Telstra reveals increase in warrant-free access to customer data

Telco's latest transparency report reveals growing appetite for so-called 'metadata'

Access to Telstra customer data by law enforcement agencies increased in FY 14-15, the telco revealed in its latest transparency report.

The vast majority of access to customer data in the 12-month period ending 30 June occurred without a warrant. Telstra said there it received 79,188 warrant-less requests for the kinds of 'metadata' that are covered by the government's data retention legislation.

That compares to 75,448 in the 12 months prior to the period covered by the report.

Those requests cover customer information (such as billing details), carriage service records such as call and SMS records (though not the content of phone calls or text messages), Internet session information (including the date, time and duration of Internet sessions and the recipient of emails sent from Bigpond addresses), and pre-warrant checks (which confirms that a particular telecommunications service is still active).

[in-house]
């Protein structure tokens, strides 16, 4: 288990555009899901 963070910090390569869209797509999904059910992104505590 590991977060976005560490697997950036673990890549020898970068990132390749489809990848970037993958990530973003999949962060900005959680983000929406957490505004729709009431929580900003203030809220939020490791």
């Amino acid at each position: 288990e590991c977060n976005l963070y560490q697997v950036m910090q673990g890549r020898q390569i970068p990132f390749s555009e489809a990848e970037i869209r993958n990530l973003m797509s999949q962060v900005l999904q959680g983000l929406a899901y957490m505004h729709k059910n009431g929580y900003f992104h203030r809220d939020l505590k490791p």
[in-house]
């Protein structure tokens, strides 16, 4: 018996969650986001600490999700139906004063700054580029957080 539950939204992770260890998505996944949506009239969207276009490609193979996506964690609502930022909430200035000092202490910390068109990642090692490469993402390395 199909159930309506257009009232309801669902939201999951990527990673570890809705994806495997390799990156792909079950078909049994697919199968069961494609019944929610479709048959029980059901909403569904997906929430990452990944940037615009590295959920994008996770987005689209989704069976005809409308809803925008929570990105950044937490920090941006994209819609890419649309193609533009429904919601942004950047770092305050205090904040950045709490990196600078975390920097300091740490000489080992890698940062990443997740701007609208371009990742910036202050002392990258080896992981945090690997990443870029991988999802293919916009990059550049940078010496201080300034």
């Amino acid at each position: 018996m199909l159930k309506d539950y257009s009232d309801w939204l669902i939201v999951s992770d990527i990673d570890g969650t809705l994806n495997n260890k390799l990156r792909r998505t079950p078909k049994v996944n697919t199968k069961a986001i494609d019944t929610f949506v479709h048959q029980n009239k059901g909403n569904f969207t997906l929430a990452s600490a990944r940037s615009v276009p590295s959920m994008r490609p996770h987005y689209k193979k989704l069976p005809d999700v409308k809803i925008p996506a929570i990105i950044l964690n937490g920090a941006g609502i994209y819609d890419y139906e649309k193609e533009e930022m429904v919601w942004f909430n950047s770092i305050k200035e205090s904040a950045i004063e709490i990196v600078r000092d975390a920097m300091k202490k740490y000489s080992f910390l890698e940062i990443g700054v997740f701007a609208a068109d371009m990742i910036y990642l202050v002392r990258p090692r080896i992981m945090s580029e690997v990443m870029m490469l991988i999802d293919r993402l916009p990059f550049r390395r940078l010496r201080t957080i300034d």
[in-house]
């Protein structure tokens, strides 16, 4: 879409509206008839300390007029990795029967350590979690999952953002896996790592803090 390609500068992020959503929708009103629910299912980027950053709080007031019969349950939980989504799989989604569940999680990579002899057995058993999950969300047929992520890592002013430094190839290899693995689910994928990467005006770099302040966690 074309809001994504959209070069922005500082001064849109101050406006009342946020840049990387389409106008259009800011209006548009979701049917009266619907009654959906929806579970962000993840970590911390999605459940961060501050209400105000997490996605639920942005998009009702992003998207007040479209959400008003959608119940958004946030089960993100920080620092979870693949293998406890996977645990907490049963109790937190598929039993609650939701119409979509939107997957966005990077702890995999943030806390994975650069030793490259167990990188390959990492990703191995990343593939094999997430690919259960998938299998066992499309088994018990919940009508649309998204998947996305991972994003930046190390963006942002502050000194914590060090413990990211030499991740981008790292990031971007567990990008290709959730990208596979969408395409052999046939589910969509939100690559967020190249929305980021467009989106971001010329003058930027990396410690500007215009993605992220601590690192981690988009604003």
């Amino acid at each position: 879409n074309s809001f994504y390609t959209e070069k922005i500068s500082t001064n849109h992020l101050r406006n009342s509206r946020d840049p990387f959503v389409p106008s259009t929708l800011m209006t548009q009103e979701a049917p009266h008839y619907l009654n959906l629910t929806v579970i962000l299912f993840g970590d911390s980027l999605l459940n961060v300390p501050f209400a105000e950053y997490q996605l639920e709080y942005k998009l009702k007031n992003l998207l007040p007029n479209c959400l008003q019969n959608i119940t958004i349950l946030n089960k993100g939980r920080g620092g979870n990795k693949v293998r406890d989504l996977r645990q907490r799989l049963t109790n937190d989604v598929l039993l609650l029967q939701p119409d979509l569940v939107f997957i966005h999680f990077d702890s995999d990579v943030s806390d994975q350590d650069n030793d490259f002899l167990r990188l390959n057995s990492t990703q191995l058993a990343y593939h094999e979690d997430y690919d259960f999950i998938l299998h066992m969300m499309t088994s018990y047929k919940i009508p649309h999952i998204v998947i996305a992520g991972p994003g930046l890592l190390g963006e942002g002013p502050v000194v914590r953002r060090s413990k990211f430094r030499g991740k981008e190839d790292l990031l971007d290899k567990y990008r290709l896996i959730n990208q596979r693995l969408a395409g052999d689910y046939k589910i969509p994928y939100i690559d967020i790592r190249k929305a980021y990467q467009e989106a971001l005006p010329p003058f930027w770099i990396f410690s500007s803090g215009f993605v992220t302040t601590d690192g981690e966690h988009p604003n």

The telco revealed that it had also released customer data on 7485 occasions in relation to life-threatening situations and Triple Zero calls (up from 6202) and on 587 occasions in response to court orders (down from 598). (The court orders generally relate to civil disputes.)

In addition it received 2846 requests for interception or access to stored communications. Warrants are required when law enforcement agencies seek the contents of communications (such as the body of an email or the URL that a user accessed).

Overall the telco reported 90,106 requests from law enforcement agencies for customer data, up from 84,949.

The new data retention obligations for telecommunications providers, which will compel them to retain for at least two years a range of so-called 'metadata', begin in October.

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